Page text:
Sub Saharan Africa
Among 48 Sub-Saharan African countries, complete information on wastewater generation, treatment, and use is available from only three countries Senegal, Seychelles and South Africa. Even this information is old, as the data from Seychelles and South Africa pertain to 2000 to 2003. The countries with partial data available are Botswana, Burkina Faso, Cote d'Ivoire, Djibouti, Eritrea, Ethiopia, Ghana, Lesotho, Mauritania, Mauritius, Namibia, Swaziland and Uganda. No data are available from the remaining 32 countries in the region.
Most wastewater goes untreated in sub-Saharan Africa, where water pollution triggers the spread of waterborne diseases such as diarrhea and cholera. In most cases, the wastewater used for in agriculture is polluted. For example, untreated wastewater is used for irrigation in the peri-urban zones around Kumasi in Ghana, Dakar in Senegal, Nairobi in Kenya and Bulawayo in Zimbabwe.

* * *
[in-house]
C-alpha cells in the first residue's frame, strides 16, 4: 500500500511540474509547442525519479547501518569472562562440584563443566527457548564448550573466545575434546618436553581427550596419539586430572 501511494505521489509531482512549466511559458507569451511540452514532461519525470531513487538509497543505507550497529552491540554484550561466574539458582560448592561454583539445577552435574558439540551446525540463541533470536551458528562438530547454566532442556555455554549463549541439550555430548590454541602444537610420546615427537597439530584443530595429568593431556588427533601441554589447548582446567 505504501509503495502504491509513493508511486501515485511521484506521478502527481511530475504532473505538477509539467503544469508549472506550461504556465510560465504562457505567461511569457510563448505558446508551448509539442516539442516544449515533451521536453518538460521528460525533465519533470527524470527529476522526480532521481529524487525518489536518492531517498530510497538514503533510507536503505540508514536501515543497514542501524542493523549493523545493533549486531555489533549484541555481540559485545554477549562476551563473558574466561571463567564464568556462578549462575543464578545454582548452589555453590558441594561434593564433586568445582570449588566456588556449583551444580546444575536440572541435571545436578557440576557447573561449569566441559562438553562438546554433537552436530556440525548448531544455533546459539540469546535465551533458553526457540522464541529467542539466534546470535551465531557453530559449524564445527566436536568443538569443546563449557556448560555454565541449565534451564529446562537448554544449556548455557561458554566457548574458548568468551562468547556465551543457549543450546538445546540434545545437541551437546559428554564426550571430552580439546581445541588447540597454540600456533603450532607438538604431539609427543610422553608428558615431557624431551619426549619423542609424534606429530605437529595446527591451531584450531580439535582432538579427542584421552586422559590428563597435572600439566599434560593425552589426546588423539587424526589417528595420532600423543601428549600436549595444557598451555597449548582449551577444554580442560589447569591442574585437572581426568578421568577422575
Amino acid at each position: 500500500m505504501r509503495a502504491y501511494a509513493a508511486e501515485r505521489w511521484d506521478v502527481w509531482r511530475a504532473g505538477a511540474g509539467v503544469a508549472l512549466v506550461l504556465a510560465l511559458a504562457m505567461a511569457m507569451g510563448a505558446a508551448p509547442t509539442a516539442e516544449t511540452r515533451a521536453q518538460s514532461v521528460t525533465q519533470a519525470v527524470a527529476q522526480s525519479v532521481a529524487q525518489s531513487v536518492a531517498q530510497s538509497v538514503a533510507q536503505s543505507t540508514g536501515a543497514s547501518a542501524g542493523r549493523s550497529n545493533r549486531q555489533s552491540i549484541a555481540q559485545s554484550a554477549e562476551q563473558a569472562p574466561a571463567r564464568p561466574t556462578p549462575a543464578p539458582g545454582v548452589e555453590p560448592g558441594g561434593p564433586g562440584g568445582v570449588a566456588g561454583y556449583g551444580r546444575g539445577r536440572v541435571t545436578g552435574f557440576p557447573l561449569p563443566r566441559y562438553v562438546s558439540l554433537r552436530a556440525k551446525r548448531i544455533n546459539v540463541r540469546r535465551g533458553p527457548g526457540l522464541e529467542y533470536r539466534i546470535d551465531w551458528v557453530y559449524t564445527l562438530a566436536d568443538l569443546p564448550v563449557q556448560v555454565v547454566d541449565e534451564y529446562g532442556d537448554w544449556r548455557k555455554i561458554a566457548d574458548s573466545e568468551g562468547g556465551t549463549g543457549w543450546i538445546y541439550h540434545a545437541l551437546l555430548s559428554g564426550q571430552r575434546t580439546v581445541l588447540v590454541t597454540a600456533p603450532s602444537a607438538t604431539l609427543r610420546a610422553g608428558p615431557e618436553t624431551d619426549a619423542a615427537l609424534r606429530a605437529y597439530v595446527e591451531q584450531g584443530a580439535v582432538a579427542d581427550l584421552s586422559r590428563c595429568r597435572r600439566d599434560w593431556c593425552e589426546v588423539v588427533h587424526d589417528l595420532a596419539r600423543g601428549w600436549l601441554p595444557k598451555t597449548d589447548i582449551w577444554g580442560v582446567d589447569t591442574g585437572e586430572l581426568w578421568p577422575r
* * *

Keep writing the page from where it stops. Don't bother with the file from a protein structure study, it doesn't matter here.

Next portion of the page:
Given the inherent uncertainty regarding wastewater quality and nutrient content, it is not possible for farmers to optimize the use of nutrients, particularly when using untreated wastewater.
Complete information on all three aspects of wastewater is available only from Australia. The volume of treated wastewater is available for New Zealand, but the information on the volume of wastewater generated and treated wastewater used is not available. No information regarding wastewater is available from Fiji and the Solomon Islands.
About 45% of the 450 wastewater use projects in Oceania are in agriculture sector. In Australia, an estimated 0.35 cubic kilometers of treated wastewater are used annually. This volume accounts for 19% of the wastewater treated in the country and about 4% of the total water supply
In New Zealand, wastewater is used to irrigate golf courses and for industrial ap
|Contact: Terry Collins|
United Nations University